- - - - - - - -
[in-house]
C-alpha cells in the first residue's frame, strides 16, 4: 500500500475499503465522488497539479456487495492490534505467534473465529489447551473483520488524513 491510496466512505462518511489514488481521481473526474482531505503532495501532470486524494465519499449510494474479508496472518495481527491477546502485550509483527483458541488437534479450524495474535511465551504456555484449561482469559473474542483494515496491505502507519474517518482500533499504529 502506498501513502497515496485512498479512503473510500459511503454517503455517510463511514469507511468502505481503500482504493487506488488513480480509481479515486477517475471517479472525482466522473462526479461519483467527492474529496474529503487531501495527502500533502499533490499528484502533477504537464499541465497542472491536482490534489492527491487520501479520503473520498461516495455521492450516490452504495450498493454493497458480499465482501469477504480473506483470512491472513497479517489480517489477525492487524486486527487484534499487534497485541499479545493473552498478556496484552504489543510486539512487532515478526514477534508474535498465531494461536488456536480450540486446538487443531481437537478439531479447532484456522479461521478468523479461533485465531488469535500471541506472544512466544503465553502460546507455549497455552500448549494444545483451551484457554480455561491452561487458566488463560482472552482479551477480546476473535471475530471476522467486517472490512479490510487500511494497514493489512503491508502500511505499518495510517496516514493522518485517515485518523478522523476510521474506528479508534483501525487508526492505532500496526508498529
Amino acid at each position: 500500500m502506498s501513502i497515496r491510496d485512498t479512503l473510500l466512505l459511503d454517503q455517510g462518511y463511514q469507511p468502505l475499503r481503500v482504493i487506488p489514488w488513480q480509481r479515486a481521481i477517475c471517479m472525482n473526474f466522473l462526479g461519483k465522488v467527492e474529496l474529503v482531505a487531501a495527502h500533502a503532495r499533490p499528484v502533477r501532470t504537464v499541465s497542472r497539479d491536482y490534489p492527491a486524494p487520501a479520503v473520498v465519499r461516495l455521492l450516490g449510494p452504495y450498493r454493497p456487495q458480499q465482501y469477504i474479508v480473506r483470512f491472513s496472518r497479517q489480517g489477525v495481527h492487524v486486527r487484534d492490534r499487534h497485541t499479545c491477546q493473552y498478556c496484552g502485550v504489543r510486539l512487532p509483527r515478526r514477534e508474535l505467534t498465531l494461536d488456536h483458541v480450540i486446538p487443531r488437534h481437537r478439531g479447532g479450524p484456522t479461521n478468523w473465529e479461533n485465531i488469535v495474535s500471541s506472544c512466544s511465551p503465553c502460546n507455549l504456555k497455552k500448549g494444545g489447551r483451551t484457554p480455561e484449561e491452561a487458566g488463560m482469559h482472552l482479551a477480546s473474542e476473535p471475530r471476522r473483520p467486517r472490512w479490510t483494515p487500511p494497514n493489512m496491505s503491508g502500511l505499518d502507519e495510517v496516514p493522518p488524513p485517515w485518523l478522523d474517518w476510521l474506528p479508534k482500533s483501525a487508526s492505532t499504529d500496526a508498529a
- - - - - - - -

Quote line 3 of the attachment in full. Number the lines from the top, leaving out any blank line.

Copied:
Amino acid at each position: 500500500m502506498s501513502i497515496r491510496d485512498t479512503l473510500l466512505l459511503d454517503q455517510g462518511y463511514q469507511p468502505l475499503r481503500v482504493i487506488p489514488w488513480q480509481r479515486a481521481i477517475c471517479m472525482n473526474f466522473l462526479g461519483k465522488v467527492e474529496l474529503v482531505a487531501a495527502h500533502a503532495r499533490p499528484v502533477r501532470t504537464v499541465s497542472r497539479d491536482y490534489p492527491a486524494p487520501a479520503v473520498v465519499r461516495l455521492l450516490g449510494p452504495y450498493r454493497p456487495q458480499q465482501y469477504i474479508v480473506r483470512f491472513s496472518r497479517q489480517g489477525v495481527h492487524v486486527r487484534d492490534r499487534h497485541t499479545c491477546q493473552y498478556c496484552g502485550v504489543r510486539l512487532p509483527r515478526r514477534e508474535l505467534t498465531l494461536d488456536h483458541v480450540i486446538p487443531r488437534h481437537r478439531g479447532g479450524p484456522t479461521n478468523w473465529e479461533n485465531i488469535v495474535s500471541s506472544c512466544s511465551p503465553c502460546n507455549l504456555k497455552k500448549g494444545g489447551r483451551t484457554p480455561e484449561e491452561a487458566g488463560m482469559h482472552l482479551a477480546s473474542e476473535p471475530r471476522r473483520p467486517r472490512w479490510t483494515p487500511p494497514n493489512m496491505s503491508g502500511l505499518d502507519e495510517v496516514p493522518p488524513p485517515w485518523l478522523d474517518w476510521l474506528p479508534k482500533s483501525a487508526s492505532t499504529d500496526a508498529a